Veteran actress Miranda Richardson has declared a preference for new works to avoid the critical baggage that accompanies well-known roles.
Certainly in reading Enough, Richardson addressed one of Samuel Beckett's lower key works – one that's still ripe for interpretation.
A confessional narrative, the roles of writer and narrator are blurred: "When the pen stops I go on. Sometimes it refuses. When it refuses I go on."
Like everything Beckett wrote, Enough has been submitted to philosophical study – but some believe its relatively simple, straightforward text doesn't warrant over-analysis.
Regarding his most celebrated play, Waiting for Godot, Beckett exclaimed: "Why people have to complicate a thing so simple I can't make out." This may well ring true for his entire body of work and particularly for Enough, one of his least experimental works.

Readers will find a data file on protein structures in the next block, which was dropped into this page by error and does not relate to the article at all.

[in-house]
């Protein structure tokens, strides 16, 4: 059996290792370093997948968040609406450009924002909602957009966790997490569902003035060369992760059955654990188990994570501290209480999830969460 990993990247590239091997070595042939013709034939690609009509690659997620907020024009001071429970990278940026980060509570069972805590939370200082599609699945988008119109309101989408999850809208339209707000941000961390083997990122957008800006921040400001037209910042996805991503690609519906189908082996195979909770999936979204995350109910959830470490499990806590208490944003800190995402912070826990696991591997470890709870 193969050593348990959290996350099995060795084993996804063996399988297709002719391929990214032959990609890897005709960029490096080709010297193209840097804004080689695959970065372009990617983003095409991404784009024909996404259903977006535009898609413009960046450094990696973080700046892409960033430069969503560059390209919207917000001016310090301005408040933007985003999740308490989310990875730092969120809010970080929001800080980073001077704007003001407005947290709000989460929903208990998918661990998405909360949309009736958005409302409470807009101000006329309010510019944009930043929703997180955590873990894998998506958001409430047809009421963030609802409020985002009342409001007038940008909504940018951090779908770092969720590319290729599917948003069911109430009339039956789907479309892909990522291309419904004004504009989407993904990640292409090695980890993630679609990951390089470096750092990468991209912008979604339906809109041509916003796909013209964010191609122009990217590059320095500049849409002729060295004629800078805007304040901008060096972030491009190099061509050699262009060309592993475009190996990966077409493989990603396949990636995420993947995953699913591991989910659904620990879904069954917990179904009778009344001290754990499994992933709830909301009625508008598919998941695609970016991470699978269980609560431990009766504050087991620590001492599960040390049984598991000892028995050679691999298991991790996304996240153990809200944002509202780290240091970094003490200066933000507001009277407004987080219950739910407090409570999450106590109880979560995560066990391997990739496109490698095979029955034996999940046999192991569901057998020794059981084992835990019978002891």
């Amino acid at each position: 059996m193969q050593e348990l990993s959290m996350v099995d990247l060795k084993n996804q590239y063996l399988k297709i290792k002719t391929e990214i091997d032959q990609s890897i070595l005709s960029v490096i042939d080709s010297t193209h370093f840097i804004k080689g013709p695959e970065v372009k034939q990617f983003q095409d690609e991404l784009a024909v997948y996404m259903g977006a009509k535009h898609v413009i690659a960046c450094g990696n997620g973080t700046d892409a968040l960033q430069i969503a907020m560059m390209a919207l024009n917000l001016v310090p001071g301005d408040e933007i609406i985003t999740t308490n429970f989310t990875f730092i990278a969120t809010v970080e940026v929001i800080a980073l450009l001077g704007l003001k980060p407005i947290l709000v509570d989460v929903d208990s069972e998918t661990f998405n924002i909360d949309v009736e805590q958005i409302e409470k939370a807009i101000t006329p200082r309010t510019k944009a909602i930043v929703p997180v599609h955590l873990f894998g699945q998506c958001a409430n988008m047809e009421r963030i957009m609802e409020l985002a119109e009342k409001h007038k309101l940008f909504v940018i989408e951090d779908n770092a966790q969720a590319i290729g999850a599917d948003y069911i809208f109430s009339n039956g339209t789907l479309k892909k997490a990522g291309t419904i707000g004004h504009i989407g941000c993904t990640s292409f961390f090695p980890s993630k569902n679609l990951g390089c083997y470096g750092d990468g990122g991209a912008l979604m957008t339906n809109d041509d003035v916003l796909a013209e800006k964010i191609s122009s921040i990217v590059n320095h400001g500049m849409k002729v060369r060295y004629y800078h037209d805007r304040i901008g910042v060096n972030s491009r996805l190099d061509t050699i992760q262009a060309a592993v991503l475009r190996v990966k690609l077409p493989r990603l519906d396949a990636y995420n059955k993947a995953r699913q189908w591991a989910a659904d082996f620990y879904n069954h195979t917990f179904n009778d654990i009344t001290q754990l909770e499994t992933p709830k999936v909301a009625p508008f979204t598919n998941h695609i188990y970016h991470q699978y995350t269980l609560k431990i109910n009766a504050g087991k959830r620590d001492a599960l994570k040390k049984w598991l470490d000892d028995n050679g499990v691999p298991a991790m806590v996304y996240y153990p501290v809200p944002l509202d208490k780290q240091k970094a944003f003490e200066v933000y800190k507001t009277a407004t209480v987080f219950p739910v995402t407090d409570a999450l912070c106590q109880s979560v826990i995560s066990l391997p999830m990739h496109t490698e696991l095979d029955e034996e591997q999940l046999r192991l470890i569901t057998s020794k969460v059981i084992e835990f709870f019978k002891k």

A simple text then? Listening to Richardson reading from a Masonic throne and illuminated by tall candles, it was easy to overlook the sexual ambiguity of Beckett's narrator.
The central theme was clearly parting, but not so well defined was the relationship between the two protagonists. Father and daughter? "I cannot have been six when he took me by the hand," recited Richardson.
Perennial Beckett themes of memory, silence, religious barbs and the passing of time were interwoven throughout. Whole minutes passed, so too did the years.
Humour abounded. The old man's giant frame dwarfed the narrator. Bent double, his trunk parallel to the ground, legs splayed and sagging at the knees, he adopted this position so that the narrator can better hear his "ejaculations and broken paternosters that he poured out to the flowers at his feet."
Their life together was measured in miles walked and words spoken. The narrator seemed to be the silent partner in the relationship, whereas he spoke a hundred words per day. What has become of the old man? What will become of the narrator?
"What do I know of man's destiny?" recited Richardson slowly.
"I could tell you more about radishes."